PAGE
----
Mnuchin “lets the cat out of the bag”

It came as no surprise to finally hear it from the lips of the U.S. Treasury Secretary, but it is now official, America has a “weak dollar policy”.

All the way back to the nineties when the Then Treasury Secretary, Robert Rubin extolled the virtue of a strong dollar, his successors have carried on the policy by word or by deed almost ignoring the economic reality of the policy they were promoting

The world has changed over the past twenty-five years, particularly with the emergence of China as the world manufacturing behemoth.  The value of a currency is a major determinant in that country’s ability to sell outside its own shores. The U.S. has continually labelled China (and various other nations) a currency manipulator and there is likely to be more of this talk to come as the U.S. seemingly starts to concentrate on its position on global trade. President Trump has slapped large tariffs on the import of washing machines and solar panels into the U.S. with more sure to follow.

The dollar index is now at levels not seen for more than three years having broken the 90.00 level, and more weakness will probably follow.

Draghi facing tricky questions.

Over his time as President of the ECB, Mario Draghi has faced several tough events. Not least of which was the creation of the Asset Purchase Scheme which ran contrary to his ideals and principles. Now the time is fast approaching for the Asset Purchase Scheme to be consigned to history and Draghi is concerned about the continued weakness of some of the Eurozone economies.

Draghi’s whole tenure has been characterized by a concern that monetary policy is right for the entire region not simply for those with the loudest voices. That stance has been commendable and illustrates a wider concern. If the Eurozone is to grow into the United States of Europe that is seems it inevitably will, there is going to need to be greater integration not least on the fiscal side but also the certain knowledge that the borders between national borders and economies become even more blurred than they are now.

Today could be a very significant moment in the development of the Eurozone. It could easily be the first time that monetary is policy is tightened while Draghi has been President. The tapering of the Asset purchase scheme will be the precursor of an interest rate hike, but that hike will only happen sometime in the future and only when he is satisfied that every country in the region can stand on its own two feet.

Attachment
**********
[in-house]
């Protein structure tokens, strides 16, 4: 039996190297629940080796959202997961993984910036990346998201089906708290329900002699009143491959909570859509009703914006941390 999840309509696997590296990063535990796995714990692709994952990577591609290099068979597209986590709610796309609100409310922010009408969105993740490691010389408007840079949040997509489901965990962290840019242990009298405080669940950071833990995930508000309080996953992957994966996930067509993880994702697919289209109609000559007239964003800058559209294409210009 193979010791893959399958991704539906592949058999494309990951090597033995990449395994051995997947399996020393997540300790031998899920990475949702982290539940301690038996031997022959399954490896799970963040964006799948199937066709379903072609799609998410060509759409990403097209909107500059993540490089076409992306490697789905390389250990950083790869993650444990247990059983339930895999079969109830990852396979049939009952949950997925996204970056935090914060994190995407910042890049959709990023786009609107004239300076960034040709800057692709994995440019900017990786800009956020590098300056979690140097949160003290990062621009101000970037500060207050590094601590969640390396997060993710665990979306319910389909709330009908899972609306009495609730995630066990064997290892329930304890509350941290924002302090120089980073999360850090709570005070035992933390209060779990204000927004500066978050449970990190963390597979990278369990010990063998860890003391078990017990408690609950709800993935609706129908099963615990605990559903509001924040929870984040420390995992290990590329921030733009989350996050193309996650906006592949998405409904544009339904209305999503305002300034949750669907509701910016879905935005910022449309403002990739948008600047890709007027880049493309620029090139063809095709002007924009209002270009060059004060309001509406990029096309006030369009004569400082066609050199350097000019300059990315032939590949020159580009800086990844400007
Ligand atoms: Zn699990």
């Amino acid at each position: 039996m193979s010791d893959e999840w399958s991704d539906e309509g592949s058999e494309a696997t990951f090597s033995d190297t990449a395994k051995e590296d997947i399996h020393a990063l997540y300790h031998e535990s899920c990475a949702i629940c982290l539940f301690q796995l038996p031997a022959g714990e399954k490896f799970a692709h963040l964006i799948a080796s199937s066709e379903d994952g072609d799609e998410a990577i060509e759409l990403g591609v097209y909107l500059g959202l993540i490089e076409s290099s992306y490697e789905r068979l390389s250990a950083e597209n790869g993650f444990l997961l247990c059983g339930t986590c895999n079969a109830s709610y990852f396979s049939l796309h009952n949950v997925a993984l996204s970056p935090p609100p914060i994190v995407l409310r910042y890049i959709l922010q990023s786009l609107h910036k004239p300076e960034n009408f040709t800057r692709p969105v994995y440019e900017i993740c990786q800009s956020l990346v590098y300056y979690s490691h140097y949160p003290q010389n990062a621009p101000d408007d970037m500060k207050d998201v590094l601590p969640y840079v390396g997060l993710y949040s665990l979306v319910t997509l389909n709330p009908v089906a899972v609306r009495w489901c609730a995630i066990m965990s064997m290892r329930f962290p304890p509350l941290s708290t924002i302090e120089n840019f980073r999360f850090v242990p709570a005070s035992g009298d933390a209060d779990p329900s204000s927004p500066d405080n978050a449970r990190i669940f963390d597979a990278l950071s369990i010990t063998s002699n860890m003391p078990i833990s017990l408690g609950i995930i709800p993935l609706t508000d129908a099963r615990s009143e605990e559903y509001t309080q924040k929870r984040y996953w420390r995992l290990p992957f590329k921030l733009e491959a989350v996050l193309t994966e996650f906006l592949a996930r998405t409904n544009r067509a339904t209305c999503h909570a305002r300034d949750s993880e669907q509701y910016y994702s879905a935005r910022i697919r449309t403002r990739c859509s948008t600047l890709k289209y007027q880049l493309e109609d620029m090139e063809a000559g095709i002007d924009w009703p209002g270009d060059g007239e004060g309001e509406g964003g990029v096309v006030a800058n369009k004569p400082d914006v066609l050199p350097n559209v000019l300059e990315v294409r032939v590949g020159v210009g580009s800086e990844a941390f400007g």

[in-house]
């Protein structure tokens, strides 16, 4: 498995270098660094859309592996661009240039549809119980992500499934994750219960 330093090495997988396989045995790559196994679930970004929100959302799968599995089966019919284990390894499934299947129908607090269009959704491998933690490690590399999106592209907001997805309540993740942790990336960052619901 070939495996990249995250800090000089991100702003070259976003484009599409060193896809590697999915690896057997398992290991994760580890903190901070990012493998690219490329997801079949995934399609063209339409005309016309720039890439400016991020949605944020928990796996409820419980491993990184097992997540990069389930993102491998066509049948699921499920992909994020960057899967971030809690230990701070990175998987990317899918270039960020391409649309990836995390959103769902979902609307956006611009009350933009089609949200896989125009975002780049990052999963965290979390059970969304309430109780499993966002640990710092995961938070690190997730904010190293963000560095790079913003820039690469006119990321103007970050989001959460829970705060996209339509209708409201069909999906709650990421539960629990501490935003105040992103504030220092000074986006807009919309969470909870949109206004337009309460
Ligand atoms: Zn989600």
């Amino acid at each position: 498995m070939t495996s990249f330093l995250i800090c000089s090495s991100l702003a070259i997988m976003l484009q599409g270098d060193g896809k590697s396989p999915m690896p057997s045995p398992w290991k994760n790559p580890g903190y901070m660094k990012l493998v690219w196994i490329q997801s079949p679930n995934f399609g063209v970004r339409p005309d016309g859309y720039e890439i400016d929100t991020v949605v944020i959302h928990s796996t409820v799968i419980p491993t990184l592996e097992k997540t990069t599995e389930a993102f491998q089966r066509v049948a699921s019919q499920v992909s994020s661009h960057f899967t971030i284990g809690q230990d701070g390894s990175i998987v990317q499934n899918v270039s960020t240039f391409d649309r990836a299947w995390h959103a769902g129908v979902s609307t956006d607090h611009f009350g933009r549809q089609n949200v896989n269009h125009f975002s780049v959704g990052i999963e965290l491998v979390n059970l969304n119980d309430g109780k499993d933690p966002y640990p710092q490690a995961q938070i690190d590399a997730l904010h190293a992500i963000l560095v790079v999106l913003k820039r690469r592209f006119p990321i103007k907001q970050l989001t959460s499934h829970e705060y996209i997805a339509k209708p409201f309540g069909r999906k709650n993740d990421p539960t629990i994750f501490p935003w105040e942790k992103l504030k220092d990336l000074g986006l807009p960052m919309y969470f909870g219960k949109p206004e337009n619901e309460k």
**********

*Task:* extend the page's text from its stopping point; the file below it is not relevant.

And we all thought it was Brexit!

So, the truth is out, the rise in Sterling over the past few months has had nothing to do with the hike in rates or Brexit enthusiasm, it was the U.S. implementing a weak dollar policy. It all makes sense now. You cannot stand in the way of a speeding train and expect to survive. That is true both literally and figuratively when talking about the U.S. Treasury.

Steve Mnuchin, the U.S. Treasury Secretary and the current incumbent of a role held by some revered “money men” such as Bentsen, Rubin, Summers, O’Neill, Paulsen and Geithner spoke yesterday of the benefit of a weak dollar to the U.S. economy. He said that “obviously a weaker dollar is good for us as it relates to trade and opportunities.” This simple statement confirmed months of speculation about when the Administration would stop dancing around the subject and finally “come clean.”

President Trump started his tenure at the White House criticising America’s trading partners for taking advantage of the, long-held, strong dollar policy to sell more goods to the U.S. He labelled several countries as currency manipulators and promised that things would change. Well, for once, he appears to be making good on his promise and a period of dollar weakness has been ushered in.

 

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